Packer College would be housed in the Good Samaritan Church in downtown St. John’s. (Last year, through an anonymous donation, the Good Samaritan congregation was able to move into its own large building on a spacious property.)  When asked by Bp Masters if they would be willing to house such a college and allow its theological students to be involved in parish worship and outreach, the parish council unanimously endorsed the idea.

The residential coed college would aim to represent the Anglo-Catholic, Evangelical/Reformed and Charismatic traditions within Anglicanism. It would facilitate Anglican spiritual formation, which would be centred on the chapel life of the college – with daily Morning and Evening Prayer, and Feast Day Eucharists. The academic program would be primarily the study of the Scriptures (including biblical languages) together with church history and historical theology. There would also be a focus on church planting, mission, pastoral care and supporting the faith of children and families.  

A working group, chaired by Canon David Short of St John’s Vancouver, had been researching the possibility of launching such a seminary for the past year.  

An anonymous donation allowed ANiC to hire Dr. Gary Graber as Advisor to the Bishop on Theological Education. He concluded his term with Ryle Seminary in Ottawa in June 2020 after serving there as Professor and Academic Dean for nine years. Dr. Graber is a member of the working group tasked with considering the accreditation and legal requirements of launching the new college. He presented his findings to Bp Masters on Sept. 1. Currently ANiC ordinands are studying at several Canadian seminaries: Regent College in Vancouver, the Artizo program out of St John’s in Vancouver, Ryle Seminary in Ottawa (which has a Burlington campus), Christ College (an online seminary based in Abbotsford, B.C.) and Wycliffe College in Toronto.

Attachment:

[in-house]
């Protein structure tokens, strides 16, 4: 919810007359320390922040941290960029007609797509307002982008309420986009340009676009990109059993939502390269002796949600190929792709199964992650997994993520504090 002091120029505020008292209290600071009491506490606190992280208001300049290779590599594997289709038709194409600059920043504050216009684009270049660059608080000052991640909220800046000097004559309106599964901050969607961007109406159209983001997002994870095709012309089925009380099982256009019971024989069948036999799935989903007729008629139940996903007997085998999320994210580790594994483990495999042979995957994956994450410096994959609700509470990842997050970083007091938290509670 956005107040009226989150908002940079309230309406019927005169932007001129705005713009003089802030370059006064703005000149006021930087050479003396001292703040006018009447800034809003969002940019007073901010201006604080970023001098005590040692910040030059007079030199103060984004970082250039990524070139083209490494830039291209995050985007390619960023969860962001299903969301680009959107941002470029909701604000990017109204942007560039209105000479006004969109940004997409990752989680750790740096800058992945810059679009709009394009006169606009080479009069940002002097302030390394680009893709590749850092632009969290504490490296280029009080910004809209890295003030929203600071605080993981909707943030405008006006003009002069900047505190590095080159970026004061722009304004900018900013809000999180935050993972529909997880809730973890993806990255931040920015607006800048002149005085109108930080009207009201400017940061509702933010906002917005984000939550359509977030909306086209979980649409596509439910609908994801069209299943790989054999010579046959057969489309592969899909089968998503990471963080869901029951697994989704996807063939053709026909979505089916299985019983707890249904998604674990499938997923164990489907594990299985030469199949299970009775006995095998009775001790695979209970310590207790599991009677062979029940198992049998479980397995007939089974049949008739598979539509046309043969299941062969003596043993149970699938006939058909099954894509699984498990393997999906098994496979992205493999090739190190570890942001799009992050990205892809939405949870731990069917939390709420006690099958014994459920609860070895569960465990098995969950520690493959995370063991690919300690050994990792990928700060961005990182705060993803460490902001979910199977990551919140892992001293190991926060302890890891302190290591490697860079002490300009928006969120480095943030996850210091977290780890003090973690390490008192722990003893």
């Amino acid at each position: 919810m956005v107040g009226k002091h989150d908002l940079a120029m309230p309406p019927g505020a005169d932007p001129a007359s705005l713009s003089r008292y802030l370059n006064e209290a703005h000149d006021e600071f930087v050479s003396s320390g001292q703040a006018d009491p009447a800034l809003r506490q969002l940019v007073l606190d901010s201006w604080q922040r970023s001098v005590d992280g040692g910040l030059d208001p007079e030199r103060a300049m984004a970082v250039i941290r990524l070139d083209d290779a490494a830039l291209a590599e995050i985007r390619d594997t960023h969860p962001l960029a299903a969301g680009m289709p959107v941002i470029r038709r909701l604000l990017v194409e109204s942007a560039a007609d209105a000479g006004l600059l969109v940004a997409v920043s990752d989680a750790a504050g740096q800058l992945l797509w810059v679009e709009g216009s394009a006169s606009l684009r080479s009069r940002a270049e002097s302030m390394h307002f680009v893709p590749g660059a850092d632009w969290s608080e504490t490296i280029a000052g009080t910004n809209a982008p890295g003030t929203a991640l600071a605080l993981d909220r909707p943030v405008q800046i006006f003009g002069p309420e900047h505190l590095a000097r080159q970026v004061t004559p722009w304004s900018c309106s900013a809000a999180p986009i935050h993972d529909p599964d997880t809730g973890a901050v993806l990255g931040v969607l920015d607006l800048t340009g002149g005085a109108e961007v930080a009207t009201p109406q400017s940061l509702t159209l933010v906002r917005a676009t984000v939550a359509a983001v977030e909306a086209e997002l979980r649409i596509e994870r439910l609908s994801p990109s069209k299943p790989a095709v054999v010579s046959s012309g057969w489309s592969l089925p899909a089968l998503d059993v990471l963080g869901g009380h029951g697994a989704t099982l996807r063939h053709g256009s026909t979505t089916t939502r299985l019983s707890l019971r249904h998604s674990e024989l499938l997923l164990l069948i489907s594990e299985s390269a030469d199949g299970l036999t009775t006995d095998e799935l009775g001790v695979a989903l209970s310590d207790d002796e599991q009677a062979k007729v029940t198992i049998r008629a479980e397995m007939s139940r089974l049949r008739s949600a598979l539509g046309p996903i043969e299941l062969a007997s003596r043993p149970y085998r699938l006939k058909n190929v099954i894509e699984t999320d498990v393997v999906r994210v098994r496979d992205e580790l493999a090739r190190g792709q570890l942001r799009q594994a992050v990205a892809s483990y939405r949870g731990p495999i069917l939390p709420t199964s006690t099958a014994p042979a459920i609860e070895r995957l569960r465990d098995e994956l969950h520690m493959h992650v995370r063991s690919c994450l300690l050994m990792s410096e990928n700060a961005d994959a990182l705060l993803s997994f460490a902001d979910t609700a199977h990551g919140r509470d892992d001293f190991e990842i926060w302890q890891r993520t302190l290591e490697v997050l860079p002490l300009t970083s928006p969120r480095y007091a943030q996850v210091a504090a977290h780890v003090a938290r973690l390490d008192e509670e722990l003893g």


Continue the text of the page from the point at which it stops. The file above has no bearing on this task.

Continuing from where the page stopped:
Starting in 2007, a number of Anglican individuals and congregations chose to leave the Anglican Church of Canada for doctrinal reasons and form a more theologically conservative body – the Anglican Network in Canada. On its website, ANiC describes itself as “a continent-wide family of churches which, like the majority of Anglicans worldwide, remain faithful to established Christian doctrine and Anglican practice.” 

Today the denomination has 80 churches. It has five predominantly Chinese congregations, as well as one Japanese, one Filipino and one Sudanese congregation. ANiC is a founding diocese of the Anglican Church in North America and a member of the global Gafcon movement which represents about 70 of the 90 million Anglicans worldwide.   TAP

About kiwianglo

Retired Anglican priest, living in Christchurch, New Zealand. Ardent supporter of LGBT Community, and blogger on 'Thinking Anglicans UK' site. Theology: liberal, Anglo-Catholic & traditional. regarding each person as a unique expression of Christ, and therefore lovable.